Verizon's 1900 MHz Spectrum In NYC Now Entirely LTE
Updated: Fixed typo.
Verizon Wireless has completed refarming its 1900 MHz spectrum in the country's largest city, an effort first begun in 2014. The company recently converted the last remaining 10 MHz block from CDMA 3G to LTE 4G, which means Verizon is running LTE on 20 MHz of its Band 2 spectrum in New York City. Devices that support LTE in Band 2 should have access to Verizon's network in that spectrum in addition to the 700 MHz it already uses for LTE. The refarming leaves CDMA operational only in the 850 MHz band in NYC. This reduces access to Verizon's legacy 3G network. Verizon has committed to running CDMA / 1x through 2019, though it is still expected to convert some of its 850 MHz spectrum to LTE between now and then.
T-Mobile Says It Will Start Using 600 MHz Spectrum This Year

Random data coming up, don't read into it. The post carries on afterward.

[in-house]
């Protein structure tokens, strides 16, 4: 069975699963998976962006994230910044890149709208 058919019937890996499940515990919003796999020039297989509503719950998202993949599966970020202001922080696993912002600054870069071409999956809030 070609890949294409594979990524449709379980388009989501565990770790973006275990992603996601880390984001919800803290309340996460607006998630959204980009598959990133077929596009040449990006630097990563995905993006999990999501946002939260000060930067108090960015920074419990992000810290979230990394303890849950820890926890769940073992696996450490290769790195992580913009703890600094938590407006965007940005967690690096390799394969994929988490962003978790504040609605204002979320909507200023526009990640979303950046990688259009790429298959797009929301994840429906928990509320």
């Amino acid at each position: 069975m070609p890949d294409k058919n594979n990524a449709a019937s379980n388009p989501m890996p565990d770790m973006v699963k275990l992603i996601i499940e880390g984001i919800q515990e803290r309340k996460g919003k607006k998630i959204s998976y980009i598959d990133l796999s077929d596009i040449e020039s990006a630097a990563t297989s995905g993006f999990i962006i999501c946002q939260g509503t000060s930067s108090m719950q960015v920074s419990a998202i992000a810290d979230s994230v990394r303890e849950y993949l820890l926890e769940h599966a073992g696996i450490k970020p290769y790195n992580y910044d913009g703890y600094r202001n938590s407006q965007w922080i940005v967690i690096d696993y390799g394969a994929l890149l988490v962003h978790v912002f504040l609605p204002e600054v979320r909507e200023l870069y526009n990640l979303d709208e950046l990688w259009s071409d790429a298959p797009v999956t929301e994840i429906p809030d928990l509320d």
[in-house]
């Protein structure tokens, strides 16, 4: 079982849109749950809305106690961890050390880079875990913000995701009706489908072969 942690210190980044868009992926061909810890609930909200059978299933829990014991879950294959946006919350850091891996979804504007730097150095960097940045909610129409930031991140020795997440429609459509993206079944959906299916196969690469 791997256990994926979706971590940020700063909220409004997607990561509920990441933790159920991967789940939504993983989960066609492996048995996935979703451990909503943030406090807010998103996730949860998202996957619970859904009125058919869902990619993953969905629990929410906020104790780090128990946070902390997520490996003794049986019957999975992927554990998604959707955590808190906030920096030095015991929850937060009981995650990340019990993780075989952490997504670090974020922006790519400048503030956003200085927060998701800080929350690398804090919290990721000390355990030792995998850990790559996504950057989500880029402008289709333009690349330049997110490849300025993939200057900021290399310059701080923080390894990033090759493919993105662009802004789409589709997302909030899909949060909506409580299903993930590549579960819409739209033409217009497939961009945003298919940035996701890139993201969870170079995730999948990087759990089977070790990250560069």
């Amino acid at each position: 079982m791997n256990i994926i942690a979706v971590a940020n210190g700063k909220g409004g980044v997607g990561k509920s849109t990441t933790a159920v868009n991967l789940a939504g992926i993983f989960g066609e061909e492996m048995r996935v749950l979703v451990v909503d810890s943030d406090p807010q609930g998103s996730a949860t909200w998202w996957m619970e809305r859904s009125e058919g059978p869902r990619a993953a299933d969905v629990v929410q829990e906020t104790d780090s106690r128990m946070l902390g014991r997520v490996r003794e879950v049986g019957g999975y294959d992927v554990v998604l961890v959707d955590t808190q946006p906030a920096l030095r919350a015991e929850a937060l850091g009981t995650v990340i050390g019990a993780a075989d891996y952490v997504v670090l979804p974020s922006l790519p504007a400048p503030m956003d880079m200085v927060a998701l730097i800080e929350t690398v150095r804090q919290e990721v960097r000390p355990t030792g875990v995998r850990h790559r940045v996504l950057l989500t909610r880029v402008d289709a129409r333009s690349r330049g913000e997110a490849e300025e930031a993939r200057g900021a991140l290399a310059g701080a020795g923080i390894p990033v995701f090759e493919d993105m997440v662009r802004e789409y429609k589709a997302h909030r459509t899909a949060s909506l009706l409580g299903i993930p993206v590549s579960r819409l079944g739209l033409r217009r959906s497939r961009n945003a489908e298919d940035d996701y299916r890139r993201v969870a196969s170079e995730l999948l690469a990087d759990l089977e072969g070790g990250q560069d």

"T-Mobile now has the largest swath of unused low-band spectrum in the country," said T-Mobile CEO John Legere about the company's 600 MHz auction winnings. The company successfully won an average of 31 MHz (ranging between 20 MHz and 50 MHz) of the 70 MHz low-band spectrum auctioned off by TV stations and the FCC.
LG V30 First to Support T-Mobile's 600 MHz Spectrum
LG and T-Mobile today said the new V30 flagship smartphone will be the first device capable of operating on T-Mobile's brand new 600 MHz spectrum, or Band 71. T-Mobile kicked off 600 MHz service in Cheyenne, Wyo., two weeks ago and today added Scarborough, Maine.
T-Mobile Cutting HSPA+ from Its AWS Spectrum
T-Mobile is more aggressively transitioning its HSPA+/UMTS service from its 1700 MHz AWS-1 spectrum to its 1900 MHz PCS spectrum. Moving HSPA+ service to 1900 MHz clears up more room in the 1700 MHz band for LTE.
FCC Relaxes Rules Governing 800 MHz Spectrum
The FCC this week made it easier for carriers to add LTE to their 800 MHz spectrum holdings. Rules concerning the 800 MHz band (CDMA Band Class 0, LTE Band 5) have been in place since 1981 and limit how much power carriers can use to transmit wireless signals across those airwaves.